To understand what HTML does, you should think of webpages as files – HTML files interpreted by the browser. When you design your website using HTML (without additional more advanced Web programming in the form of PHP, ASP.NET, and the like) all your pages will be static in nature. That means they have no means of displaying dynamic content, and each must be created manually.
It is therefore easy to make an HTML website, as long as you do not have a large number of pages, or the need to update them regularly.
Getting started with HTML is pretty easy, as all you need to do is understand all the tags and rules used in the language.
A Basic HTML webpage
Let’s look at an example of a HTML file which will be displayed on our browser as a Web page. For a quick demo, you can copy and paste the following code into Notepad (on Windows) or any other text editor (such as Notepad++) and save the file as index.html. You will then be able to open this file as a web page using your web browser.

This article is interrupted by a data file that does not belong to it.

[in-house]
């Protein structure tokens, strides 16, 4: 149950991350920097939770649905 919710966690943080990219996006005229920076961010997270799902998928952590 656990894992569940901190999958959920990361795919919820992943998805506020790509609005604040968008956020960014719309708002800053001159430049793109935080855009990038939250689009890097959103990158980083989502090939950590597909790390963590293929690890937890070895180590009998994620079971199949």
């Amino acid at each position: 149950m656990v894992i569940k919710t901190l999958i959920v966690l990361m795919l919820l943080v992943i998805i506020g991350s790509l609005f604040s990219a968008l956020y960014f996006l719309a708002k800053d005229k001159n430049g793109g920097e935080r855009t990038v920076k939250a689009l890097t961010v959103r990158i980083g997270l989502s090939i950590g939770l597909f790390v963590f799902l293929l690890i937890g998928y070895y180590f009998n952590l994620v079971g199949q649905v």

The Web page actually begins with the !DOCTYPE tag, letting the browser know that this is a HTML document. You are starting a new html file with this tag – if it’s missing, the browser won’t recognize the file as a HTML file. You must signal the end of the Web page at the bottom by closing with a /html tag. Everything contained within these two tags forms the Web page content. As you’ll later find out, most HTML tags have an opening and closing tag.
A web page has two major sections: the head and the body. The head is declared using the tag <head> and duly closed with </head>. The title of the page is defined within this section using the <title> tag.